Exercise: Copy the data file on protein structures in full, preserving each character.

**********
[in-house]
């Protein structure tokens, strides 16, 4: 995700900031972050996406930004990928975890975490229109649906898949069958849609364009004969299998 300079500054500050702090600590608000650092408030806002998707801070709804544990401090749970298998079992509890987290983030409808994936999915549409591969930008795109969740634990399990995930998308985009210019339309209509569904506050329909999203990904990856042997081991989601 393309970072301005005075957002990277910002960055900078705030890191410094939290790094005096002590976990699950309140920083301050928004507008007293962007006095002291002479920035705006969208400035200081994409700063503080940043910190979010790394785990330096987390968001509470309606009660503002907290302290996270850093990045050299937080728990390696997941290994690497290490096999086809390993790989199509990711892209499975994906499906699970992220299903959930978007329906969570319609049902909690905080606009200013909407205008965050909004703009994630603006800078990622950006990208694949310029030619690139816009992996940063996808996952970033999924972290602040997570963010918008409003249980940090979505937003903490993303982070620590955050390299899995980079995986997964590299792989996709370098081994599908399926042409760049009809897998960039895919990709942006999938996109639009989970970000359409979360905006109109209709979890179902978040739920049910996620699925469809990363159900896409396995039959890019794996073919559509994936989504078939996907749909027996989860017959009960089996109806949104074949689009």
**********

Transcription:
[in-house]
């Protein structure tokens, strides 16, 4: 995700900031972050996406930004990928975890975490229109649906898949069958849609364009004969299998 300079500054500050702090600590608000650092408030806002998707801070709804544990401090749970298998079992509890987290983030409808994936999915549409591969930008795109969740634990399990995930998308985009210019339309209509569904506050329909999203990904990856042997081991989601 393309970072301005005075957002990277910002960055900078705030890191410094939290790094005096002590976990699950309140920083301050928004507008007293962007006095002291002479920035705006969208400035200081994409700063503080940043910190979010790394785990330096987390968001509470309606009660503002907290302290996270850093990045050299937080728990390696997941290994690497290490096999086809390993790989199509990711892209499975994906499906699970992220299903959930978007329906969570319609049902909690905080606009200013909407205008965050909004703009994630603006800078990622950006990208694949310029030619690139816009992996940063996808996952970033999924972290602040997570963010918008409003249980940090979505937003903490993303982070620590955050390299899995980079995986997964590299792989996709370098081994599908399926042409760049009809897998960039895919990709942006999938996109639009989970970000359409979360905006109109209709979890179902978040739920049910996620699925469809990363159900896409396995039959890019794996073919559509994936989504078939996907749909027996989860017959009960089996109806949104074949689009």